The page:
jump to navigation

DDL Triggers are AFTER triggers December 24, 2016

Posted by fofo in Sql Server, Sql Server 2005, SQL Server 2008, SQL Server 2012, SQL Server 2014, SQL Server 2016.
Tags: ,
trackback

In this post I would like to look into DDL triggers and explain their functionality.

Let me start with a short introduction on triggers

All SQL Server developers use SQL triggers that basically is a mechanism that is invoked when a particular action occurs on a particular table.

Triggers consist of

  • A name
  • An action
  • The execution

The maximum size of a trigger name is 128 characters.
The action of a trigger can be either a DML statement (INSERT, UPDATE, or DELETE) or a DDL statement (CREATE, ALTER, DROP)
Therefore, there are two trigger forms: DML triggers and DDL triggers.

 

The AFTER and INSTEAD OF options are two additional options that you can define for a trigger.

  • AFTER triggers fire after the triggering action occurs.
  • INSTEAD OF triggers are executed instead of the corresponding triggering action.
  • AFTER triggers can be created only on tables, while INSTEAD OF triggers can be created on both tables and views

DDL triggers were introduced in SQL Server 2005. DDL triggers are not INSTEAD OF triggers.

They are implemented as AFTER triggers, which means the operation occurs and is then caught in the trigger.

The the operation can be  optionally rolled-back, if you put a ROLLBACK statement in the trigger body.
This means they’re not quite as lightweight as you might think. Imagine doing the following:

ALTER TABLE MyTable ADD newcolumn VARCHAR (30) DEFAULT ‘default value’;

If we have a DDL trigger defined for ALTER_TABLE events, or DDL_TABLE_EVENTS, the trigger due to the above T-SQL batch will fire and every row in the table will be expanded to include the new column (as it has a non-null default), and the operation is rolled back by your trigger body.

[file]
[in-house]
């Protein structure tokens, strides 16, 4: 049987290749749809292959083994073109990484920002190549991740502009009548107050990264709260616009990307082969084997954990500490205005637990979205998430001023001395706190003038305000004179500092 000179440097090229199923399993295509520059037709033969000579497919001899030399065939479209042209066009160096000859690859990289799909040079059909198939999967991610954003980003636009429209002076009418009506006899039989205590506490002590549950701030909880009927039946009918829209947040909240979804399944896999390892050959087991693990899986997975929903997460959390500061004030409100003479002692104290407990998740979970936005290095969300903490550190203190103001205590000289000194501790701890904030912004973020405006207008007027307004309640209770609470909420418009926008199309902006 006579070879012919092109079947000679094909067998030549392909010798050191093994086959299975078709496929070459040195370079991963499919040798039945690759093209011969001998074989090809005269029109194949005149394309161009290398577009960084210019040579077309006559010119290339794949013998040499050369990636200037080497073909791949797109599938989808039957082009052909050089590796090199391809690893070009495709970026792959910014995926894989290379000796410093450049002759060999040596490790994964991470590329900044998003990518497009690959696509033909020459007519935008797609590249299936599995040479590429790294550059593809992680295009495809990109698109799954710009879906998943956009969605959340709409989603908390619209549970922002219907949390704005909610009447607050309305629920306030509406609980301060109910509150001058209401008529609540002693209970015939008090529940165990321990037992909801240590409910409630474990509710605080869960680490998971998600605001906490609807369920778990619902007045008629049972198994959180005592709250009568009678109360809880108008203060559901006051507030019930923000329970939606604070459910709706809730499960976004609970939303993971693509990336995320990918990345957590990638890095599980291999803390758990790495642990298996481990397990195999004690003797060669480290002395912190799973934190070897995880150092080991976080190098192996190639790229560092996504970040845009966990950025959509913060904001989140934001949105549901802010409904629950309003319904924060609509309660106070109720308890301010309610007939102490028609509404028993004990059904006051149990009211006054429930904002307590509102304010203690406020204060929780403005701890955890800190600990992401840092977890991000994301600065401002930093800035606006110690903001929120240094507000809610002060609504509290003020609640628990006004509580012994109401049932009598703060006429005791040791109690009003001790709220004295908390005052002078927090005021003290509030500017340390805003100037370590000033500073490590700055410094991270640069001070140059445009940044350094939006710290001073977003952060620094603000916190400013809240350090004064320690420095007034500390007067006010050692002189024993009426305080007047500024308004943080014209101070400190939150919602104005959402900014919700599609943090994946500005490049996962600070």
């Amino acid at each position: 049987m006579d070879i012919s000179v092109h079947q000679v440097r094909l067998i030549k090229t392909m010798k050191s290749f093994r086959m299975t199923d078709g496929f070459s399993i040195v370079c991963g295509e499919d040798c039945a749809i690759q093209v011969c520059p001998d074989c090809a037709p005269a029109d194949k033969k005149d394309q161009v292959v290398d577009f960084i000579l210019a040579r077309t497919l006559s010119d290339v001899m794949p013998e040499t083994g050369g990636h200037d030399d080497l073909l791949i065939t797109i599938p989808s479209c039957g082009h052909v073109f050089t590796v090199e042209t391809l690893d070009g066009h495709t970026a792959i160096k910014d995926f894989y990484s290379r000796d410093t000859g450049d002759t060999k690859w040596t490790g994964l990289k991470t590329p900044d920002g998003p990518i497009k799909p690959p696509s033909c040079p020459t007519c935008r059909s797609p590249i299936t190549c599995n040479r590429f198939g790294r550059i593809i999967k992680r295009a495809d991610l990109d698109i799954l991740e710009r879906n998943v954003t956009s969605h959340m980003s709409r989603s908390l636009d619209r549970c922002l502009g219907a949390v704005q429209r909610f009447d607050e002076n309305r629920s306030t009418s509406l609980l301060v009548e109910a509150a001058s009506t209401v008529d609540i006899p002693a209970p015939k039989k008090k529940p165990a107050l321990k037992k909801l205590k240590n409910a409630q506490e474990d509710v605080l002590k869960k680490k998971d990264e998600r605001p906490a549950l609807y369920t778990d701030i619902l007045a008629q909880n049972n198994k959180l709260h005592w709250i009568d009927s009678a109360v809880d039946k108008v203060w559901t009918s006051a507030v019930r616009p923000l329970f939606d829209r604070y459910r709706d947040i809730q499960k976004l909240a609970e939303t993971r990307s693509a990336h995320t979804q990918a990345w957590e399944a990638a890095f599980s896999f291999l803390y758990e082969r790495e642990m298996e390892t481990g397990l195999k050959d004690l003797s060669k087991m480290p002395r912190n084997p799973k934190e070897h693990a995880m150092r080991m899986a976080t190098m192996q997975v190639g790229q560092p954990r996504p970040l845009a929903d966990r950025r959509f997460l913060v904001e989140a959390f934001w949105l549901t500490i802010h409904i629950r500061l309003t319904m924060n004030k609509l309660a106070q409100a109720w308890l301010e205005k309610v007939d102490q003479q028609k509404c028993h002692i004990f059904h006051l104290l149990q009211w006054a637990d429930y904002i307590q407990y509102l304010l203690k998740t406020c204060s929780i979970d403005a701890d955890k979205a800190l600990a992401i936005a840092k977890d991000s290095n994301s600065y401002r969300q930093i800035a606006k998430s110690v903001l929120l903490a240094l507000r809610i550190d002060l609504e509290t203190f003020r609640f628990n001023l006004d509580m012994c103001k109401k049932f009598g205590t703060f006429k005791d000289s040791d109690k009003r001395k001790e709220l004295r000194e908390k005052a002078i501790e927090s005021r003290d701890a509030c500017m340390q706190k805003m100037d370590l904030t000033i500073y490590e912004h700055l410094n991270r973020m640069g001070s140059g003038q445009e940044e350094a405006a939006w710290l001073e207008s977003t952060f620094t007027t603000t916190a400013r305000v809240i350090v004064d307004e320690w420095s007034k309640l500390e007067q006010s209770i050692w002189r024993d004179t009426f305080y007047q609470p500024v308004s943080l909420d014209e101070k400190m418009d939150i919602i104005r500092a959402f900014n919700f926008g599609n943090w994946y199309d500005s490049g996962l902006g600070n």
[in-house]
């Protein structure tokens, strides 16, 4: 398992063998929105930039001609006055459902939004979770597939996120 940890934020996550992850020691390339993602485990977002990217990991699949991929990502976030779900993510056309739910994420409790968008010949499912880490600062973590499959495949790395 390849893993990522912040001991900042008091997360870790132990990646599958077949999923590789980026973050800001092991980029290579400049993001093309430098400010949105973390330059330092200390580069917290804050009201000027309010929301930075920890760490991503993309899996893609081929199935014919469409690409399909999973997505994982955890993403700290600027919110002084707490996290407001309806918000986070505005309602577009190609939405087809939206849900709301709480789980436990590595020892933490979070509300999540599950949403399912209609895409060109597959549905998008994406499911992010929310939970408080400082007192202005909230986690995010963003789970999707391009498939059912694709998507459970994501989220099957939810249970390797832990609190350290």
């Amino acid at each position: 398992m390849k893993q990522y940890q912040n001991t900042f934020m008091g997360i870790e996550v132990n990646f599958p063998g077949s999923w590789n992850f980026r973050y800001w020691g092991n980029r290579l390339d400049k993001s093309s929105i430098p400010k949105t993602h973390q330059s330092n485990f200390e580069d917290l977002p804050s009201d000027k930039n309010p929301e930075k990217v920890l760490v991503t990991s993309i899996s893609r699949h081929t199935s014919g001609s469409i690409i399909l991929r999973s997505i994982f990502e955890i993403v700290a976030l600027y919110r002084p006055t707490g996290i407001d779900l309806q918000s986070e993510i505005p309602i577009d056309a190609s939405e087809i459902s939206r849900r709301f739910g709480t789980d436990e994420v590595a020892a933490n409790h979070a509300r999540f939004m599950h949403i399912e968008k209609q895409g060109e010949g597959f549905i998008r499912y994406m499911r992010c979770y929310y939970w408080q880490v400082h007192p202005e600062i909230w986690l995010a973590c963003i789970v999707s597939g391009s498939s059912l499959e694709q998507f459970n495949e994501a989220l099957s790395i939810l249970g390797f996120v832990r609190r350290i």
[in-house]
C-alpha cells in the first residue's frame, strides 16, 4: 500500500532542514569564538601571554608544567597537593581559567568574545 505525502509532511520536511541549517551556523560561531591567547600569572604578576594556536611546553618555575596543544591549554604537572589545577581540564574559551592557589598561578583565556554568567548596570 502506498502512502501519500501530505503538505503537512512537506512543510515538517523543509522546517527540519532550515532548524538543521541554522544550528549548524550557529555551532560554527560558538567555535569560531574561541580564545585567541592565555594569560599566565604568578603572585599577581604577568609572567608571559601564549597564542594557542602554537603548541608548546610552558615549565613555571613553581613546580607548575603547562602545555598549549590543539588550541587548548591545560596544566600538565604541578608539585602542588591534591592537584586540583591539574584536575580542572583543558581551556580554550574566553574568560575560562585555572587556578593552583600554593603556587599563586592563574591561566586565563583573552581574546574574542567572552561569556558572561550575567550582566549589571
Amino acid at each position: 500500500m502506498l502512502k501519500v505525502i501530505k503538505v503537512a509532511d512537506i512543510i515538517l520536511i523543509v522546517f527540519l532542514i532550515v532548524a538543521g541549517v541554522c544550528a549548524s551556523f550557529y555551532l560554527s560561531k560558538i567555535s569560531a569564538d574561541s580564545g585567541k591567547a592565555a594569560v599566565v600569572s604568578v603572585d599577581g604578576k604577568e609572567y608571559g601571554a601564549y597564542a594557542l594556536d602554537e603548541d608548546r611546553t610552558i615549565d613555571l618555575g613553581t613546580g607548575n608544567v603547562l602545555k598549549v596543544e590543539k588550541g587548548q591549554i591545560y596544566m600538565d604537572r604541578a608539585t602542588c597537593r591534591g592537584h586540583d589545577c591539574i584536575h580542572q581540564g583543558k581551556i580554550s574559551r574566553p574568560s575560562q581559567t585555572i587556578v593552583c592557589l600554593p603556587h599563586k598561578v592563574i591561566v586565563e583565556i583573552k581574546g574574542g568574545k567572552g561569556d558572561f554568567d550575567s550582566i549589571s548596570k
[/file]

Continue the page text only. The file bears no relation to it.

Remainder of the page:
Type (copy paste) the following T-SQL statements in a new query window in the SSMS



CREATE DATABASE sampleDB;

GO


USE sampleDB;

GO

CREATE TABLE Product
 (
 Pid INT PRIMARY KEY
 IDENTITY ,
 pname NVARCHAR(50) ,
 price DECIMAL(18, 4)
 );

CREATE TRIGGER Not_Alter_Tables ON DATABASE
 FOR ALTER_TABLE
AS
 PRINT 'Not Alter Statements are permitted on the tables of this DB'
 SELECT EVENTDATA().value('(/EVENT_INSTANCE/TSQLCommand/CommandText)[1]',
 'nvarchar(max)')
 RAISERROR ('Tables cannot be altered in this database.', 16, 1) 
 ROLLBACK;
GO

ALTER TABLE dbo.Product ADD newcolumn VARCHAR (30) DEFAULT 'default value'; 

Let me explain what I do in the code above.

I create a sample database. I create sample empty table. I create a trigger “Not_Alter_tables” on this database. This trigger applies to all the tables in the database.

This trigger is a DDL trigger, hence an AFTER trigger. In the trigger I capture the T-SQL statement that invoked the trigger, I print a statement, raise an error and then rollback the operation.

Then I attempt to add a new column in the table.

In this example, when the trigger is invoked, the table will be expanded to include the new column (as it has a non-null default), and then the operation is rolled in the trigger body.

Have a look at the picture below.

trigger

 

In a nutshell DDL triggers are AFTER triggers and can be quite expensive. In the example above the best way is not to use DDL triggers but to use instead explicit permissions e.g REVOKE/DENY to prevent users from altering the schema of the table.

Hope it helps!!!

Advertisements

Comments»

No comments yet — be the first.

Leave a Reply

Fill in your details below or click an icon to log in:

WordPress.com Logo

You are commenting using your WordPress.com account. Log Out / Change )

Twitter picture

You are commenting using your Twitter account. Log Out / Change )

Facebook photo

You are commenting using your Facebook account. Log Out / Change )

Google+ photo

You are commenting using your Google+ account. Log Out / Change )

Connecting to %s

%d bloggers like this: